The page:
Like recycled fabrics and pre-loved material? Love having something unique and handmade? Fix your retinas on Hummingpea — a vibrant, colourful, vintage-feel jewellery business based in Adelaide, Australia. Owned and run by Pennie Wilcox, Hummingpea wares are 100% hand embroidered and each piece is a one-of-a-kind beauty. It’s one of those brands that you look at, and it just makes you feel good, you know? I mean, look at those necklaces—don’t you feel all warm inside? Yep, do you.
“One of my most vivid memories comes from my junior primary classes, where we spent what seemed to be a ridiculous amount of time tracing and colouring in. I often think back to that now, and am very grateful for the love of colour and shapes and lines and creating that it somehow instilled in me. I have loved tracing ever since—and now I do it everyday in my work!”
Art is more than just an income and passionate hobby for Pennie—her creativity has helped her through some trying times. At 18, Pennie become sick with Chronic Fatigue Syndrome and had to stop working. It took her a long time to recover, and her art helped her endure.
“Creating became vital to my survival. Mentally and emotionally, I needed the physical aspects of it to help give my days some kind of meaning.”
It was during this period that Pennie started making jewellery, and people were totally into what she was creating. Ten years later, after more recovery time, having two children and dabbling in many creative forms, Pennie made the decision to try and make Hummingpea work. She set aside two days per week to focus on her new jewellery business and taught herself how to use social media as a form of marketing. She also gave her Etsy shop a huge upgrade, and things went crazy from there.
“That was two and a half years ago now, and I am still blown away by the journey I’ve been on, and how I am able to make and create as a source of income!”
Like many creative types, Pennie finds it hard to pinpoint her source of inspiration.
“It might sound cliché, but life greatly inspires me. The ups and downs of my situations and emotions, and all that I can learn from living day to day. I take a lot of inspiration from the survival of everyday realities.”
How cool it that? I’m all too quick to mope and trudge around when things get tough, and here Pennie is using her bad times as inspo!
“I am also inspired daily by my two gorgeous girls and their enthusiastic love, determination, and ability to find intense interest in almost anything. I also spent a lot of time watching my Gran do tapestries, embroideries, and general sewing. She taught me a lot, and lives on in my work—I still use a lot of her old equipment and materials.”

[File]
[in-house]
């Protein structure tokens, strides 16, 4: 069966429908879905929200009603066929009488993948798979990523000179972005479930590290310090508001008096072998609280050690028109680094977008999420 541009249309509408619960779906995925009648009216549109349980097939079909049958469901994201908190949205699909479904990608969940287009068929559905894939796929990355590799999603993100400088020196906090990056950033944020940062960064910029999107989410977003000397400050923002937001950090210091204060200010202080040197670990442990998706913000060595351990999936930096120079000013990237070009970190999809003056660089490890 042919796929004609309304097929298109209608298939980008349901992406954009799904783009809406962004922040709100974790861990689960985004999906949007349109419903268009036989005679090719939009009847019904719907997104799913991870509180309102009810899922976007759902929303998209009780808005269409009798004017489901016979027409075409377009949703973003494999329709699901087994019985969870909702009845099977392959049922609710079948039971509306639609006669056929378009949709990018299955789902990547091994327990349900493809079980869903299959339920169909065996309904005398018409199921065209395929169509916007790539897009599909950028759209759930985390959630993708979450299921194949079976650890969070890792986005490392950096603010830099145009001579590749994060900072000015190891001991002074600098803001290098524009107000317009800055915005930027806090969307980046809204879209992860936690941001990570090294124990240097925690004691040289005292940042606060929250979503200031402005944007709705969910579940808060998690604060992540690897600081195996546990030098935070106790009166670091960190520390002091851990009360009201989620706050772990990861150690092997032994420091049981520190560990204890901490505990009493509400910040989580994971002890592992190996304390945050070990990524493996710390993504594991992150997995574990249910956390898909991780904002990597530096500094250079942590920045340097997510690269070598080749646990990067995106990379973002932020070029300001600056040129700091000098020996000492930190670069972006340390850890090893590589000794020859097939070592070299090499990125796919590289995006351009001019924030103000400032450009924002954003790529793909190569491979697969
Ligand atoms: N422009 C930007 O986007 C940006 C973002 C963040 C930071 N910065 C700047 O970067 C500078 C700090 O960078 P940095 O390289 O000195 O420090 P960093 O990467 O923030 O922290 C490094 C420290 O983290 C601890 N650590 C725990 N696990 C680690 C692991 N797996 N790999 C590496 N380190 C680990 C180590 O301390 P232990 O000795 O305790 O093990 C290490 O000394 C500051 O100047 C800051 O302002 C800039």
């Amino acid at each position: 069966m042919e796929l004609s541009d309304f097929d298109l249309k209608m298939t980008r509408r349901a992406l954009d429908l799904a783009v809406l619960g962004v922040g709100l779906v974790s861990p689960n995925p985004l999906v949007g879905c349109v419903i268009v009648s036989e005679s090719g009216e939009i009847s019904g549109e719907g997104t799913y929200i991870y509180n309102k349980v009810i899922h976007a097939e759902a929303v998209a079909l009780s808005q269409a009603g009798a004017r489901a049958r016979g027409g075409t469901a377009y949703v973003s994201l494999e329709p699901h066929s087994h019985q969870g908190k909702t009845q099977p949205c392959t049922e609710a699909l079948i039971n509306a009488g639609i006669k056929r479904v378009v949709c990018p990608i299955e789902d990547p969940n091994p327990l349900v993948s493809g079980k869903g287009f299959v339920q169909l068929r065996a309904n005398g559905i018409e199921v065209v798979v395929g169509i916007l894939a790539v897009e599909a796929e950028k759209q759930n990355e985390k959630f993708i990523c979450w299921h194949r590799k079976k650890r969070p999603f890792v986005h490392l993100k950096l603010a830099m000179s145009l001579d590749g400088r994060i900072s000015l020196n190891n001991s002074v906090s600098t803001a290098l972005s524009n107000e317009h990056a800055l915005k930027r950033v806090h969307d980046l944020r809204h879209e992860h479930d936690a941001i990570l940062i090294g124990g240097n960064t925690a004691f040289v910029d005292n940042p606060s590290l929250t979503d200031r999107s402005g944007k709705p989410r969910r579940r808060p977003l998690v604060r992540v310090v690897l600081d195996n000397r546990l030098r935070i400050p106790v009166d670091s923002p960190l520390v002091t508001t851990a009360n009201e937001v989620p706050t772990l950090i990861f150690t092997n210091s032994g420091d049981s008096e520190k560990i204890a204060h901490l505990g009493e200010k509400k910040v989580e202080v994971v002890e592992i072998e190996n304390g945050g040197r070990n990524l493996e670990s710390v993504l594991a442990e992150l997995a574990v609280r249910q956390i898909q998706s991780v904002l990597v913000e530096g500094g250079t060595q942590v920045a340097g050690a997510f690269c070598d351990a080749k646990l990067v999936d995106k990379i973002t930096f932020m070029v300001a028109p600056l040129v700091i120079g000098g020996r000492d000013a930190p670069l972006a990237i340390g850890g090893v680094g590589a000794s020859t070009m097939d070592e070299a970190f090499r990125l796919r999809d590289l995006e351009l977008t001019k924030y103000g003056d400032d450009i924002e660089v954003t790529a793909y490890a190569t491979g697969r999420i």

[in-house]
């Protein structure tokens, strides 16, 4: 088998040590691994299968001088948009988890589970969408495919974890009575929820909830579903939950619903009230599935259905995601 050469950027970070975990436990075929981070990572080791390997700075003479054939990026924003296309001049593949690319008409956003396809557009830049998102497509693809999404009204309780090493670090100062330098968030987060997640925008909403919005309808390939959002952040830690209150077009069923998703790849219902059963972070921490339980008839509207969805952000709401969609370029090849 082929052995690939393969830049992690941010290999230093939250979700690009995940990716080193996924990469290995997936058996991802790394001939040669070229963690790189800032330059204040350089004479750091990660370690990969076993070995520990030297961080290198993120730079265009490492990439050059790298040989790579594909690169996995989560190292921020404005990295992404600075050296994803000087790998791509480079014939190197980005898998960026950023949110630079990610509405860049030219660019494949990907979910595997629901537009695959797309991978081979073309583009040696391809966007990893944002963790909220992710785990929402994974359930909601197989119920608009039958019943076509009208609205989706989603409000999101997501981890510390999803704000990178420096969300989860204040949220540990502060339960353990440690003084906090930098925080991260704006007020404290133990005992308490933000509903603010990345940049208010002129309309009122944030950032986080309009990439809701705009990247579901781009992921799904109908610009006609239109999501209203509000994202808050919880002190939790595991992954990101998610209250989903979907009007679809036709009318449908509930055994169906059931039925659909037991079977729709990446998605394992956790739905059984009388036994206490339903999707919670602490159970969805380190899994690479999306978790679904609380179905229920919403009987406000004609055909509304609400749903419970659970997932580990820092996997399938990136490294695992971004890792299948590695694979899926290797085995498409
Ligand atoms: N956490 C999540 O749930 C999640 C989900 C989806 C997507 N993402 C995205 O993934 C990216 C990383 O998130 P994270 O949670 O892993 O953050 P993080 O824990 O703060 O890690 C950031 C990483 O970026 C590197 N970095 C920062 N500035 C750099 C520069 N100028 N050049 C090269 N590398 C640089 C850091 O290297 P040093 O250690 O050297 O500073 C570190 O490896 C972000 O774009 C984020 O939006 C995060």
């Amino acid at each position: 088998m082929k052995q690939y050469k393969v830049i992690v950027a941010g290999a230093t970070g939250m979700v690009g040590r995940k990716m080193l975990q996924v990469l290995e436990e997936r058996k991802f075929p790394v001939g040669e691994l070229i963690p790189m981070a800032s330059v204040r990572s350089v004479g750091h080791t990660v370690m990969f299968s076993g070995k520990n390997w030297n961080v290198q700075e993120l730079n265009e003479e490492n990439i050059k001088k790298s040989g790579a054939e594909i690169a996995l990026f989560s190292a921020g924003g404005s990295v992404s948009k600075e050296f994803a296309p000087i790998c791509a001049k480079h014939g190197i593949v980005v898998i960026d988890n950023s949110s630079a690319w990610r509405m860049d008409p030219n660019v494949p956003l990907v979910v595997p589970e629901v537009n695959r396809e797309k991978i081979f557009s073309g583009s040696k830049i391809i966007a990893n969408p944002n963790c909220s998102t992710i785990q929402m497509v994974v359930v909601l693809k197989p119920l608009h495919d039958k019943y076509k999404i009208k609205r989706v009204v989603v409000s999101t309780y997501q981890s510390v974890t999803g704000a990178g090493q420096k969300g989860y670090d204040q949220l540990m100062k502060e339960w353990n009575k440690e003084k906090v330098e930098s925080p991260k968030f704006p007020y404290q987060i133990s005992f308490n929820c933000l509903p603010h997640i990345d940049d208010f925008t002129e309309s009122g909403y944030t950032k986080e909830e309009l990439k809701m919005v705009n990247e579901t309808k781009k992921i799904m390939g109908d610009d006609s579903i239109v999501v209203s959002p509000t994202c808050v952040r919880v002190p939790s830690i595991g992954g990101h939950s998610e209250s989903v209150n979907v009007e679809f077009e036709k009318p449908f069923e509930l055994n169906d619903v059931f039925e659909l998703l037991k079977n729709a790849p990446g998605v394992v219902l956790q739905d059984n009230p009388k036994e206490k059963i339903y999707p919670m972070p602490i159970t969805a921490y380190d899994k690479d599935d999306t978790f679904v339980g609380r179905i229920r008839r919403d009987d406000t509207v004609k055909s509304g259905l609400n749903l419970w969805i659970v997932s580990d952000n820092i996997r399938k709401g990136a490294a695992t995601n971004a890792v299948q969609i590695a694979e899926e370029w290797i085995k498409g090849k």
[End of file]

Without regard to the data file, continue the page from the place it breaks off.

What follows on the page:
Although her Hummingpea journey so far has been a smashing success, Pennie says there have been a lot of challenges.
“I’m not sure if I have overcome too many of them yet! For me it has definitely been the paperwork, and the pricing that has been the biggest hurdle. I have a lot to learn still in regards to organising, recording things properly, and pricing my pieces appropriately.”
Finding the time to do everything is another challenge. For Pennie, it is vital to factor in time for herself and her family.
“The success of any business depends on the sanity of the person running it, and so when I am running solo, I have learnt (often the hard way) that taking time out is actually just as important as getting everything done.”
Did everyone write that down? I wrote that down—that’s some quality advice right there.
Every struggle has its rewards, and for Pennie, her favourite moments are the ones where she sees how much her work has positively impacted someone. Finding opportunities to offer someone meaningful encouragement is something she strives for.
“One specific time, I had been struggling for months with the whole ‘meaning of life artist crisis’ that is unfortunately all too common. I wanted to give people something more meaningful, and it was from there that my cards and hoops with little phrases and poems were born. I remember the very first one I made, I showed it to a friend and she stared at it for a few seconds, and then said, I need it, now, for my Auntie. So, I finished it off and she gave it to her Auntie, who was going through a hard time. The words spoke to her in a way that moved her to tears, and I felt like my life was complete! Seeing people encouraged, moved, inspired, empowered, brought joy from my work is the very best reward.”
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